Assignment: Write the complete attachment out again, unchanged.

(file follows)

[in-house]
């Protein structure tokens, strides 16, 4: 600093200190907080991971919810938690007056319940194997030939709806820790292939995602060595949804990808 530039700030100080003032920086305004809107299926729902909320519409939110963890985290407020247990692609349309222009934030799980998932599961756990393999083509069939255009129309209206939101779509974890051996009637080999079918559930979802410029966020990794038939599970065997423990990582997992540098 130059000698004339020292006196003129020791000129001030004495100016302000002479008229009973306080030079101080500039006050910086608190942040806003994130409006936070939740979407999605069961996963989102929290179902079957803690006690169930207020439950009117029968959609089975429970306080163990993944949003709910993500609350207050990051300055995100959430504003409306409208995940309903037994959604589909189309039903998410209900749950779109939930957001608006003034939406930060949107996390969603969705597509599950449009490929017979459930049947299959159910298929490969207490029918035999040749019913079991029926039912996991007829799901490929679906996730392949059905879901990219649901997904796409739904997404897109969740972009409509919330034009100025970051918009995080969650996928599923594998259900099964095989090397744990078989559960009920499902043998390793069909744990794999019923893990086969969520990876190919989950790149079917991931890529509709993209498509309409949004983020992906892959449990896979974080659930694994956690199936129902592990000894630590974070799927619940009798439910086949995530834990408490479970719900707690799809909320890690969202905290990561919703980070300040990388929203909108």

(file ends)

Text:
[in-house]
């Protein structure tokens, strides 16, 4: 600093200190907080991971919810938690007056319940194997030939709806820790292939995602060595949804990808 530039700030100080003032920086305004809107299926729902909320519409939110963890985290407020247990692609349309222009934030799980998932599961756990393999083509069939255009129309209206939101779509974890051996009637080999079918559930979802410029966020990794038939599970065997423990990582997992540098 130059000698004339020292006196003129020791000129001030004495100016302000002479008229009973306080030079101080500039006050910086608190942040806003994130409006936070939740979407999605069961996963989102929290179902079957803690006690169930207020439950009117029968959609089975429970306080163990993944949003709910993500609350207050990051300055995100959430504003409306409208995940309903037994959604589909189309039903998410209900749950779109939930957001608006003034939406930060949107996390969603969705597509599950449009490929017979459930049947299959159910298929490969207490029918035999040749019913079991029926039912996991007829799901490929679906996730392949059905879901990219649901997904796409739904997404897109969740972009409509919330034009100025970051918009995080969650996928599923594998259900099964095989090397744990078989559960009920499902043998390793069909744990794999019923893990086969969520990876190919989950790149079917991931890529509709993209498509309409949004983020992906892959449990896979974080659930694994956690199936129902592990000894630590974070799927619940009798439910086949995530834990408490479970719900707690799809909320890690969202905290990561919703980070300040990388929203909108």